Postgrad LIVE! Study Fairs

Birmingham | Edinburgh | Liverpool | Sheffield | Southampton | Bristol

University of East Anglia Featured PhD Programmes
Imperial College London Featured PhD Programmes
Imperial College London Featured PhD Programmes
University College London Featured PhD Programmes
University of Nottingham Featured PhD Programmes

The effects of stress on serotonergic signalling and brain development


About This PhD Project

Project Description

Pre- and early postnatal stress has been shown to affect brain development and adult behaviour, and is a known risk factor for the onset of anxiety and depression in later life. These conditions have been linked to serotonin signalling, a neurotransmitter that acts as a neuromodulator in the adult brain. Serotonin also affects neuronal growth during development, and there is evidence that changes in serotonin signalling during this period can lead to anxious and depressive behaviour. We hypothesise that developmental stress affects serotonergic signalling during critical periods of brain development resulting in behavioural changes in later life. Here we will explore this hypothesis using zebrafish as a model system. In particular, we will study the influence of developmental stress on serotonergic signalling during development. We will also investigate whether stress hormone exposure or pharmacological alteration of serotonin signalling during development can mimic the effects of developmental stress on serotonin receptor expression, brain development and behaviour.

The project has the following specific objectives:
• To study the effects of developmental stress or pharmacological activation of stress hormone receptors on the expression of serotonin receptors and serotonin signalling-related genes
• To characterise the effects of developmental stress and stress hormone receptor activation on brain development and behaviour
• To investigate whether pharmacological disruption of serotonin signalling, especially via 5HT1A and 5HT7 receptors, can mimic the effects of developmental stress on brain development and behaviour
• To explore whether pharmacological interventions targeting serotonin signalling can mitigate the effects of developmental stress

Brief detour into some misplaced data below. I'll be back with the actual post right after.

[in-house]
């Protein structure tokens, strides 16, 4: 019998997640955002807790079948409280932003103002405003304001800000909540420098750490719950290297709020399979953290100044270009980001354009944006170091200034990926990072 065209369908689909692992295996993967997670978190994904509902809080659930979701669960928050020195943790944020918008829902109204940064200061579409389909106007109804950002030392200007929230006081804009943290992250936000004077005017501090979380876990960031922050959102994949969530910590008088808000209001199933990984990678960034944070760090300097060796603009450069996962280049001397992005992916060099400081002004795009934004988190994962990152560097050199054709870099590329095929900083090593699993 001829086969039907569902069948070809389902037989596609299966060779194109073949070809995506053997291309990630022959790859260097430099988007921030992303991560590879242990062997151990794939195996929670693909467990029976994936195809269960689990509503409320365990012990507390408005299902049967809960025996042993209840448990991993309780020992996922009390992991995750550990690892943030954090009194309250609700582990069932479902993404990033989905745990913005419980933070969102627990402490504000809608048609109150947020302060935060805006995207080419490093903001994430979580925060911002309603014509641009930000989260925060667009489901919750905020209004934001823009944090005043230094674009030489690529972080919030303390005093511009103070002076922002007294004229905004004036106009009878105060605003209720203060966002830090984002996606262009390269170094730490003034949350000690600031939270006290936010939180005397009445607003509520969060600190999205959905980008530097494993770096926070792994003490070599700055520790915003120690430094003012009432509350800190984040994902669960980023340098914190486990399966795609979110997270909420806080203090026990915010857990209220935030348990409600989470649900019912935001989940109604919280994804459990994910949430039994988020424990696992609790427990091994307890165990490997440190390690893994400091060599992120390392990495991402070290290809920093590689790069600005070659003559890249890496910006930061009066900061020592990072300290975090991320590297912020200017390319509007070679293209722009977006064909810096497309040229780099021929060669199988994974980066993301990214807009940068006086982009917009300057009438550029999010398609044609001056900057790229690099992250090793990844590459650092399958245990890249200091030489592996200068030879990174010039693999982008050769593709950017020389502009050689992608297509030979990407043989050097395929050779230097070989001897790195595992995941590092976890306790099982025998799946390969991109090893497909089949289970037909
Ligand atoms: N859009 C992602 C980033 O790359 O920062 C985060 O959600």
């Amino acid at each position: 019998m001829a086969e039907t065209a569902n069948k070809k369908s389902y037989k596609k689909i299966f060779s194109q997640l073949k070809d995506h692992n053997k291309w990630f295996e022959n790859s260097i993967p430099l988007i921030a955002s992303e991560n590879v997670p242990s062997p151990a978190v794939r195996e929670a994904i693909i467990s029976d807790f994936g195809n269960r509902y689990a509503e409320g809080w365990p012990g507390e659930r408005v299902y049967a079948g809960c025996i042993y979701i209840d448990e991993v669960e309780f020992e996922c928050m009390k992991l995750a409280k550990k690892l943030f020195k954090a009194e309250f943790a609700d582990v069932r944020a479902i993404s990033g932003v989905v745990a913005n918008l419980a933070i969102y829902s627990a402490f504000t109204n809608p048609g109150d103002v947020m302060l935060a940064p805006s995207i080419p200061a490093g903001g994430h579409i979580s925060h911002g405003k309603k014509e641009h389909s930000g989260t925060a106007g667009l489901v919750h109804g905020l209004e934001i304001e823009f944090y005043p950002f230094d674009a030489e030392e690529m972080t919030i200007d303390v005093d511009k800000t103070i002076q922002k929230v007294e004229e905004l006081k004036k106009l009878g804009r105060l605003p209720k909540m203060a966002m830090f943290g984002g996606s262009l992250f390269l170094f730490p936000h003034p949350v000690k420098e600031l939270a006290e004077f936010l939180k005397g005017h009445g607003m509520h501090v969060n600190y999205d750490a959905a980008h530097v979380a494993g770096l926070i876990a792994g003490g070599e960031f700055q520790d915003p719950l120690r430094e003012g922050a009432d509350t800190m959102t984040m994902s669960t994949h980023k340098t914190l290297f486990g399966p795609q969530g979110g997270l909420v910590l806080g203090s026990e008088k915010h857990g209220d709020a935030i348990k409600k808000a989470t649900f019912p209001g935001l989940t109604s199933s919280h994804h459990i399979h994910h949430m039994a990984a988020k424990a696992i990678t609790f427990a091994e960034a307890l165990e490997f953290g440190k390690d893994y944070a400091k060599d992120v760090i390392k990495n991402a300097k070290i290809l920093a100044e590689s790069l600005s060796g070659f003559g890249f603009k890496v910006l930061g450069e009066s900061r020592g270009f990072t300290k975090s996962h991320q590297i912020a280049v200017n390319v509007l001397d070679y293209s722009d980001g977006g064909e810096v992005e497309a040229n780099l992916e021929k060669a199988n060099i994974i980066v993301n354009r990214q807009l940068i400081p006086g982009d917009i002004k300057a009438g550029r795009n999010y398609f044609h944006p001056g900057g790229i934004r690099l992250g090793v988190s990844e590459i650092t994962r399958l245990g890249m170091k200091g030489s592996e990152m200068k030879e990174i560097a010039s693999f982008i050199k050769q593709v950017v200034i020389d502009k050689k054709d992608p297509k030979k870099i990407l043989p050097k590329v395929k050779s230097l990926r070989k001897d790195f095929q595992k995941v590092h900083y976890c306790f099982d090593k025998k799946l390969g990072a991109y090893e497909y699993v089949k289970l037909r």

Zebrafish are an ideal model system for this project as fertilisation and development occurs externally, which provides opportunities for experimental manipulations during early development. In the first phase of the project, zebrafish larvae (from gastrulation onwards) will either be exposed to established stress protocols (prolonged rotation, high temperature) or various concentrations of stress hormone receptor agonists (corticosterone, dexamethasone). Subsequently, mRNA will be extracted at various time points during development (48 – 120 hpf) and changes in the expression of serotonin receptor and serotonin signalling-related genes will be analysed using qPCR techniques. The qPCR analysis will be complemented by in situ hybridisation to map the distribution of 5HT receptor and 5HT signalling-related mRNAs in the brain. In parallel, zebrafish larvae will also be prepared for immunohistochemistry and labelled with synapse- and neuron-specific antibodies to characterise changes in neuronal structures and synaptic connectivity. Finally, larvae that have experienced developmental stress or been exposed to stress hormones will be assessed for anxiety levels and related behavioural traits using established behavioural tests (e.g. novel tank diving) at both juvenile (one-month) and adult stages (from three months onwards). In the second phase of the project, we will test the hypothesis that changes in serotonin signalling can mimic the effects of developmental stress on behaviour in later life. This will establish a causal link between developmental stress, serotonin signalling and subsequent behavioural changes. We will also explore whether manipulation of serotonin signalling can mitigate any behavioural effects of developmental stress.

The work in zebrafish will be complemented by using bioinformatics to analyse publicly available gene expression data following stress hormone receptor activation in other species. This will help to establish common principles that are applicable across different vertebrate species.

Email Now

Insert previous message below for editing? 
You haven’t included a message. Providing a specific message means universities will take your enquiry more seriously and helps them provide the information you need.
Why not add a message here
* required field
Send a copy to me for my own records.

Your enquiry has been emailed successfully





FindAPhD. Copyright 2005-2018
All rights reserved.